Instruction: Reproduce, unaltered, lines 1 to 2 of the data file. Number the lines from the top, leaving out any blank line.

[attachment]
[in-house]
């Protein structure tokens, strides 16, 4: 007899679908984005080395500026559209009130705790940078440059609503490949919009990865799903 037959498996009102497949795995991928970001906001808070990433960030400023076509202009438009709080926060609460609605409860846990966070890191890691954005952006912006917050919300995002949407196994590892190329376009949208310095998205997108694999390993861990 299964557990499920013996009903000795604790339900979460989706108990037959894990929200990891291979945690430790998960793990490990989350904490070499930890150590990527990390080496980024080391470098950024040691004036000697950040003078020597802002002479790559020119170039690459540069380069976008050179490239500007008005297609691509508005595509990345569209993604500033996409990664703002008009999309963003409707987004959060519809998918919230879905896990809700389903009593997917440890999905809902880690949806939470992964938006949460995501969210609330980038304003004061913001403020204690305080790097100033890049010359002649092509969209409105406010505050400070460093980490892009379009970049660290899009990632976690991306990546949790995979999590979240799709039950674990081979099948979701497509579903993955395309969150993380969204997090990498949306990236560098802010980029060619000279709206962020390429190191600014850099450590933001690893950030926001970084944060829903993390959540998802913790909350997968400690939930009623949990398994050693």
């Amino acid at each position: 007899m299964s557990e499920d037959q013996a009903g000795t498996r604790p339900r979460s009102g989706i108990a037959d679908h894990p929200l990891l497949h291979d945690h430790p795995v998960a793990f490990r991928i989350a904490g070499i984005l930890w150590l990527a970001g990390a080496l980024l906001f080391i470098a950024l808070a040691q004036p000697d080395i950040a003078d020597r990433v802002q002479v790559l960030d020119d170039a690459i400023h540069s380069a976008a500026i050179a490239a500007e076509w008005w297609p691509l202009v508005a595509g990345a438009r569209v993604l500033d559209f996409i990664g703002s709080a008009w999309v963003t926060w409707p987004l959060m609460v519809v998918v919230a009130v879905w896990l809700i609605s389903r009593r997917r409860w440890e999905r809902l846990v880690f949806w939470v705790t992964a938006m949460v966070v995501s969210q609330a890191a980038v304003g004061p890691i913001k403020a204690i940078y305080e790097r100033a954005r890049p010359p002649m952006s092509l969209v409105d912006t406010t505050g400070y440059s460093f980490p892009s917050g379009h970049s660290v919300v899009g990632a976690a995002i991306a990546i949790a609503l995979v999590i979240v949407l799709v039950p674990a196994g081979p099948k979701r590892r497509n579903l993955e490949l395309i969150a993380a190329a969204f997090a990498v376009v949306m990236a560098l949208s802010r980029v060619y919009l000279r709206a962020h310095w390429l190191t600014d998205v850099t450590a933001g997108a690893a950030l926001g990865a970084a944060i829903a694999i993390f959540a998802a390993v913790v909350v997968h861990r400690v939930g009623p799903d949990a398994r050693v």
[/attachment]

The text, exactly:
[in-house]
């Protein structure tokens, strides 16, 4: 007899679908984005080395500026559209009130705790940078440059609503490949919009990865799903 037959498996009102497949795995991928970001906001808070990433960030400023076509202009438009709080926060609460609605409860846990966070890191890691954005952006912006917050919300995002949407196994590892190329376009949208310095998205997108694999390993861990 299964557990499920013996009903000795604790339900979460989706108990037959894990929200990891291979945690430790998960793990490990989350904490070499930890150590990527990390080496980024080391470098950024040691004036000697950040003078020597802002002479790559020119170039690459540069380069976008050179490239500007008005297609691509508005595509990345569209993604500033996409990664703002008009999309963003409707987004959060519809998918919230879905896990809700389903009593997917440890999905809902880690949806939470992964938006949460995501969210609330980038304003004061913001403020204690305080790097100033890049010359002649092509969209409105406010505050400070460093980490892009379009970049660290899009990632976690991306990546949790995979999590979240799709039950674990081979099948979701497509579903993955395309969150993380969204997090990498949306990236560098802010980029060619000279709206962020390429190191600014850099450590933001690893950030926001970084944060829903993390959540998802913790909350997968400690939930009623949990398994050693």